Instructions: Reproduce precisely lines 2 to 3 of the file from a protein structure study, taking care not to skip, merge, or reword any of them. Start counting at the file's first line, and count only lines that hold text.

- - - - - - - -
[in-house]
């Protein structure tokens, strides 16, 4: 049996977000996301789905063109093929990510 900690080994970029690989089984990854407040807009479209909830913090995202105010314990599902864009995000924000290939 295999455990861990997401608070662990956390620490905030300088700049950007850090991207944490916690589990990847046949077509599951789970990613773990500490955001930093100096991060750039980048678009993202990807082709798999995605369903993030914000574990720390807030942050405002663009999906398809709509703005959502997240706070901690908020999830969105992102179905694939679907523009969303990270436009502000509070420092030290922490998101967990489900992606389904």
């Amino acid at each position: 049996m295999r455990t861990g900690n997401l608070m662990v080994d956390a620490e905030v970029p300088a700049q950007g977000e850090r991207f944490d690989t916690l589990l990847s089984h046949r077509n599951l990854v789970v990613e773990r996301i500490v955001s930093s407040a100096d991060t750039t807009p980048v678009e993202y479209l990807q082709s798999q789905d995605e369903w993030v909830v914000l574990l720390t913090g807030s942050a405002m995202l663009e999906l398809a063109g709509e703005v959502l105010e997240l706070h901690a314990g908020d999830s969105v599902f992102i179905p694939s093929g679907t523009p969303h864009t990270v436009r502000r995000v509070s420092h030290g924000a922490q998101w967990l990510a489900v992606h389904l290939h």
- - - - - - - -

């Protein structure tokens, strides 16, 4: 049996977000996301789905063109093929990510 900690080994970029690989089984990854407040807009479209909830913090995202105010314990599902864009995000924000290939 295999455990861990997401608070662990956390620490905030300088700049950007850090991207944490916690589990990847046949077509599951789970990613773990500490955001930093100096991060750039980048678009993202990807082709798999995605369903993030914000574990720390807030942050405002663009999906398809709509703005959502997240706070901690908020999830969105992102179905694939679907523009969303990270436009502000509070420092030290922490998101967990489900992606389904």
């Amino acid at each position: 049996m295999r455990t861990g900690n997401l608070m662990v080994d956390a620490e905030v970029p300088a700049q950007g977000e850090r991207f944490d690989t916690l589990l990847s089984h046949r077509n599951l990854v789970v990613e773990r996301i500490v955001s930093s407040a100096d991060t750039t807009p980048v678009e993202y479209l990807q082709s798999q789905d995605e369903w993030v909830v914000l574990l720390t913090g807030s942050a405002m995202l663009e999906l398809a063109g709509e703005v959502l105010e997240l706070h901690a314990g908020d999830s969105v599902f992102i179905p694939s093929g679907t523009p969303h864009t990270v436009r502000r995000v509070s420092h030290g924000a922490q998101w967990l990510a489900v992606h389904l290939h």